SLO overrules judge on homeless raids
July 11, 2012
San Luis Obispo City Council voted 4-1 in favor of adopting an emergency ordinance that allows police to ticket homeless sleeping in their vehicles in an attempt to overrule a judge’s ban on the late night raids.
After determining a July 3 ruling by San Luis Obispo Superior Court Judge Charles Crandall was a misinterpretation of the city’s intent to use a development code to ticket people sleeping in vehicles, the city rewrote the ordinance and placed it in a health and safety code section.
In February, police started a program of late night forays using scare tactics and threats to stop homeless from sleeping in their cars. Two months later, local attorneys Saro Rizzo and Stew Jenkins filed a lawsuit accusing the city of San Luis Obispo and the chief of police of discrimination, harassment and the criminalization of homeless.
At Tuesday’s council meeting, one person spoke in favor of the ban noting her fear of the homeless and the trash they leave behind. The remaining 16 public speakers said they were opposed to the city reinstating the anti-camping ordinance.
“We are human and it is hard to be harassed every day by the cops,” Barbara Walker said and then began to weep. “It sickens me that people want to treat us like trash. We are human.”
Explaining her support for the emergency ordinance, Mayor Jan Marx said she was concerned the city would become a magnet or a target for people who want to camp out on public streets.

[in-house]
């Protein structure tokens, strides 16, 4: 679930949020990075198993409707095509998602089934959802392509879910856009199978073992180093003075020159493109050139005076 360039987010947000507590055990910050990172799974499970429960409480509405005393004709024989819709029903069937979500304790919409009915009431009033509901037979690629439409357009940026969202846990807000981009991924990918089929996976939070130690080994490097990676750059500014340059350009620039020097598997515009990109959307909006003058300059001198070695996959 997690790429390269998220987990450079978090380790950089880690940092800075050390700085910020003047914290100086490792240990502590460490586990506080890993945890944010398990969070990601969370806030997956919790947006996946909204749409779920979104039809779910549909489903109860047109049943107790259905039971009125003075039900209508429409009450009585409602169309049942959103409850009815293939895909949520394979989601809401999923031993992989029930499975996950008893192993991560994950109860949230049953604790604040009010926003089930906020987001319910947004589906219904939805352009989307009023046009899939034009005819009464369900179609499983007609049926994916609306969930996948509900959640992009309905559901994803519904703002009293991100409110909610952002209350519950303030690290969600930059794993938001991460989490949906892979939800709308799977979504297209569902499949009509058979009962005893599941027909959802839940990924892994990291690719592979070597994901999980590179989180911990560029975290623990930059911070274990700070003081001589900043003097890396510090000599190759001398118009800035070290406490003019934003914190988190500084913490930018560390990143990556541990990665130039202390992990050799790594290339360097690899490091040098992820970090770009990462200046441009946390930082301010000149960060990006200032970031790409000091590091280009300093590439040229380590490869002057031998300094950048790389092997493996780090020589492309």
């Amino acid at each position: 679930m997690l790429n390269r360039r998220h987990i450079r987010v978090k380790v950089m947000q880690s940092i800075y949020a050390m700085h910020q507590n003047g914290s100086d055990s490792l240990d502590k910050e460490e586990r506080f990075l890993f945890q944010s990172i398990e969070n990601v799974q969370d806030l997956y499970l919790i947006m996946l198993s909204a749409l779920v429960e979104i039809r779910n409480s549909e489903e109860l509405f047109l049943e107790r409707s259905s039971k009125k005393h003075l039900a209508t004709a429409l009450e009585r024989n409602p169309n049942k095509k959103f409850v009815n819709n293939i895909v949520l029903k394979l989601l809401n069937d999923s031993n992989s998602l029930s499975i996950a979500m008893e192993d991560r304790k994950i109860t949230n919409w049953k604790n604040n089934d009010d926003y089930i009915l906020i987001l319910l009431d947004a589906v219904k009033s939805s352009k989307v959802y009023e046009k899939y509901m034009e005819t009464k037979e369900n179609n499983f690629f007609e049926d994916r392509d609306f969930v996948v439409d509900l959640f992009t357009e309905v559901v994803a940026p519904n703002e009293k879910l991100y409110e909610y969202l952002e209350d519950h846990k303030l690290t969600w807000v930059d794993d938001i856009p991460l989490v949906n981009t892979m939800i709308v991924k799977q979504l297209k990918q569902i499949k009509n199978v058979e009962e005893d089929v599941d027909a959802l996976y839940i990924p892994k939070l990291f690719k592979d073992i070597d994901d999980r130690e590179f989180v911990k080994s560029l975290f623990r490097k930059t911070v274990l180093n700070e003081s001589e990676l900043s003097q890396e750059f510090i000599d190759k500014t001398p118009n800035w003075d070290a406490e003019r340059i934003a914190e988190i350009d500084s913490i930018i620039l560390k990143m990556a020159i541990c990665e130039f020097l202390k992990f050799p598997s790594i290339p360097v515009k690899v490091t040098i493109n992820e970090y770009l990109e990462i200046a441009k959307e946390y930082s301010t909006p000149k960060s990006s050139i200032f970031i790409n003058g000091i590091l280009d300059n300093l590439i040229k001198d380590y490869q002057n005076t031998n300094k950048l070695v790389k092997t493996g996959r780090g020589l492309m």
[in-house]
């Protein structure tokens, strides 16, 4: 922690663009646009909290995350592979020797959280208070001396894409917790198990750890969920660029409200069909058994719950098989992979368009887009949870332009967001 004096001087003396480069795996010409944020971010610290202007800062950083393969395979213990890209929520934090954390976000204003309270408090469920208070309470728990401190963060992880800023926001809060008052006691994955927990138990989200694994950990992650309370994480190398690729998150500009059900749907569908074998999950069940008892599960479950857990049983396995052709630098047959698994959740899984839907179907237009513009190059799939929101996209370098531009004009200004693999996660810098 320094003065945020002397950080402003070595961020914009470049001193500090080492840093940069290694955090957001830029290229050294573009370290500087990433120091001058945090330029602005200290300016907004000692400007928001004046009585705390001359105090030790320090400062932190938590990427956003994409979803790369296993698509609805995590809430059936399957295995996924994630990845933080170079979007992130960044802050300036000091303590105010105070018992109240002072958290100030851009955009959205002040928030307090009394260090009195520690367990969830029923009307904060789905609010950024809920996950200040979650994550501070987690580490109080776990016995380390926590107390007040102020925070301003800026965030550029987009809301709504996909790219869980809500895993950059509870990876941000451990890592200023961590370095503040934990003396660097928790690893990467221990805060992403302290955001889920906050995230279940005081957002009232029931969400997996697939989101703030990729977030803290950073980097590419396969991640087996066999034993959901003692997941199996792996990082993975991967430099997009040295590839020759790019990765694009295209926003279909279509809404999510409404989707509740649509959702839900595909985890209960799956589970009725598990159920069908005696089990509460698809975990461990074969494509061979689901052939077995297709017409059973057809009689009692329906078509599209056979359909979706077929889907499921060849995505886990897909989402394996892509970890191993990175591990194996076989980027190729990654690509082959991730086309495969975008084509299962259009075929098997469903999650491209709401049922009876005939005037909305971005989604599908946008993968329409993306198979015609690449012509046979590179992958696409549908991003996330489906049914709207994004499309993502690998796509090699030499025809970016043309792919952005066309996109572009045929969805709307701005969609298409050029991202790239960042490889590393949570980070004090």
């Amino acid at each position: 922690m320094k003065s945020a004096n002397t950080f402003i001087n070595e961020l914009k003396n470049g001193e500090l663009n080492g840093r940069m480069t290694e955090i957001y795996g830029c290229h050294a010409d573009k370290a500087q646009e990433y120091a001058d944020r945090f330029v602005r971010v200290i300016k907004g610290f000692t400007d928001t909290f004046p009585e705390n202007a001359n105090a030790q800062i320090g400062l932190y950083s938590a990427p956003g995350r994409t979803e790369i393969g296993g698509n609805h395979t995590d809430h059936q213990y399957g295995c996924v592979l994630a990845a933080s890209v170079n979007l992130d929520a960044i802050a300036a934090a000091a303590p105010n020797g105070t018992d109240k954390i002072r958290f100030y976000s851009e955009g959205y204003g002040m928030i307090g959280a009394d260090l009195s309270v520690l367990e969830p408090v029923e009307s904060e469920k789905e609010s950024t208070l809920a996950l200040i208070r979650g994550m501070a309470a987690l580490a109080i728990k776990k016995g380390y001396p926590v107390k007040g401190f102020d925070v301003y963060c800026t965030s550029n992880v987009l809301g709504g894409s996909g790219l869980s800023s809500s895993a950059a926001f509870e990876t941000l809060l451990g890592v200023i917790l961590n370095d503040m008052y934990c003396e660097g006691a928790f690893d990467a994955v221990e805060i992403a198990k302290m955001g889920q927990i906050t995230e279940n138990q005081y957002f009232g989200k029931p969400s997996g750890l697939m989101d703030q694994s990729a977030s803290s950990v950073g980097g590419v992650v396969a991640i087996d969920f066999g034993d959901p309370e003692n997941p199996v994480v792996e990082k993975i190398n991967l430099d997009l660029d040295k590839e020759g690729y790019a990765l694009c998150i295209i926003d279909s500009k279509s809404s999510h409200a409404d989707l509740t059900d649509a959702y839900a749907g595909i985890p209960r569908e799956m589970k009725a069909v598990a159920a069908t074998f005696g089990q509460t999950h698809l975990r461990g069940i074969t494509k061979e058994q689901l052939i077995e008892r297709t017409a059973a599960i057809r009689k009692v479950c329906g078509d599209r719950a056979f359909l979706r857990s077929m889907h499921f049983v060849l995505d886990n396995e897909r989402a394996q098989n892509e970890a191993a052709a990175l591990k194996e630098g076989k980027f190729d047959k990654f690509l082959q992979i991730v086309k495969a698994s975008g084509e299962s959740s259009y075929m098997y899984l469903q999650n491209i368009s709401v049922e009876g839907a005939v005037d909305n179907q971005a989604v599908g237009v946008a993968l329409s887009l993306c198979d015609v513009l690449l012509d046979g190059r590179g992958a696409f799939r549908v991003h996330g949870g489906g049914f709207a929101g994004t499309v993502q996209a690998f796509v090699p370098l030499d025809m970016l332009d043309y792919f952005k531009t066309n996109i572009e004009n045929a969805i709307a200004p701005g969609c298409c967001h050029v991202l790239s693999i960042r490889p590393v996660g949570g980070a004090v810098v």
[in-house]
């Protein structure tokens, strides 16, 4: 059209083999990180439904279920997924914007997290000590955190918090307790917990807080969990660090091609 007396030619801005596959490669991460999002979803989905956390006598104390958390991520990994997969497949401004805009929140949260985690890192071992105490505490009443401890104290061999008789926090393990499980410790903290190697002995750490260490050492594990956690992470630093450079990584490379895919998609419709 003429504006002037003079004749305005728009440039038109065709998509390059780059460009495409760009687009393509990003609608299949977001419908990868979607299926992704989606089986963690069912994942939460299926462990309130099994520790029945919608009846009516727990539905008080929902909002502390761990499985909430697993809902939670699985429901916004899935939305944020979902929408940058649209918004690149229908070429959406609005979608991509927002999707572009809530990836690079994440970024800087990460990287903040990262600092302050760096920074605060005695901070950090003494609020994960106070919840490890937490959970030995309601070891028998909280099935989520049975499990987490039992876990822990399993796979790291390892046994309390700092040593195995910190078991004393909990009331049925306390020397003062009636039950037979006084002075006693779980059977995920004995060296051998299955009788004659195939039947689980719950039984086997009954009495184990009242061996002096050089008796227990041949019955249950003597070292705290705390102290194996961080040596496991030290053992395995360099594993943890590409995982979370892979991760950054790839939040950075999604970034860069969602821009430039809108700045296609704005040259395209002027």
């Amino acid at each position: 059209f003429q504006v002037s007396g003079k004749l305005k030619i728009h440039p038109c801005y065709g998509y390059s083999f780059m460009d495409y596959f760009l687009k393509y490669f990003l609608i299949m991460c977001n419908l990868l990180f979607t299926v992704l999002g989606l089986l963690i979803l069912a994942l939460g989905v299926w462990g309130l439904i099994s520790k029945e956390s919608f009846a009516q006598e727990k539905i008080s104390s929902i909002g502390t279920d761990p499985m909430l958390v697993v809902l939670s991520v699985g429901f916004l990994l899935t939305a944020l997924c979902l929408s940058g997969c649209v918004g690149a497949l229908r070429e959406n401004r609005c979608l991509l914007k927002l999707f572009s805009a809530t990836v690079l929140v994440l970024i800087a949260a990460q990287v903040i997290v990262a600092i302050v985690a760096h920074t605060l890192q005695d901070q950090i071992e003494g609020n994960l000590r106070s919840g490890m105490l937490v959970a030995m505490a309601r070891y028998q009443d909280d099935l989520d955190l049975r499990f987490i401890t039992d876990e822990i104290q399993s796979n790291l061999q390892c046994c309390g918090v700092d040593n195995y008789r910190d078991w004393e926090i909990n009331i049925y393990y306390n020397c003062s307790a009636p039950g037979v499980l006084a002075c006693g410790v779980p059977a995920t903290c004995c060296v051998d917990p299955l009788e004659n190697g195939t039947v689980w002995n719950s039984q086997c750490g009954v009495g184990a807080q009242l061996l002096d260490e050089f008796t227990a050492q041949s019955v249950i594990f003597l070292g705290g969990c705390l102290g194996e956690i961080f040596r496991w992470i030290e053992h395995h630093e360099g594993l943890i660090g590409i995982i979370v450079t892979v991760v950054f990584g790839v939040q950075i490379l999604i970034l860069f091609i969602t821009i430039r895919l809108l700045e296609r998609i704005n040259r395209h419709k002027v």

John Ashbaugh said he was in favor of enacting an anti-camping ordinance, but was concerned with the emergency ordinance’s language and wanted a rewrite. He voted against the ordinance.
The ordinance includes a statement that the city’s intent is to “overrule any ruling to the contrary.”
City attorney Christine Dietrick said the new ordinance dealt with all the judge’s concerns. However, in his ruling, Crandall says his second concern is that the previous ordinance did not require the city to provide reasonable notice to local and state residents of the street camping prohibition. The new ordinance does not require the city to put up signs noting that it is a crime to sleep in a vehicle.
Crandall’s third concern has to do with criminally enforcing a zoning regulation, which is ordinarily investigated by code enforcement officers. In its emergency ordinance, the city notes police enforcement is required because the city’s code enforcement officers do not work at night.
Attorneys Rizzo and Jenkins said they are contemplating amending their complaint against the city and asking the judge to enact a temporary restraining order again banning the city from ticketing homeless for sleeping.
“Fighting the city is like going fishing in a 12-foot skiff and catching a 9-foot shark,” Jenkins said. “After getting it into the boat, it just keeps trying to bite your ankles.”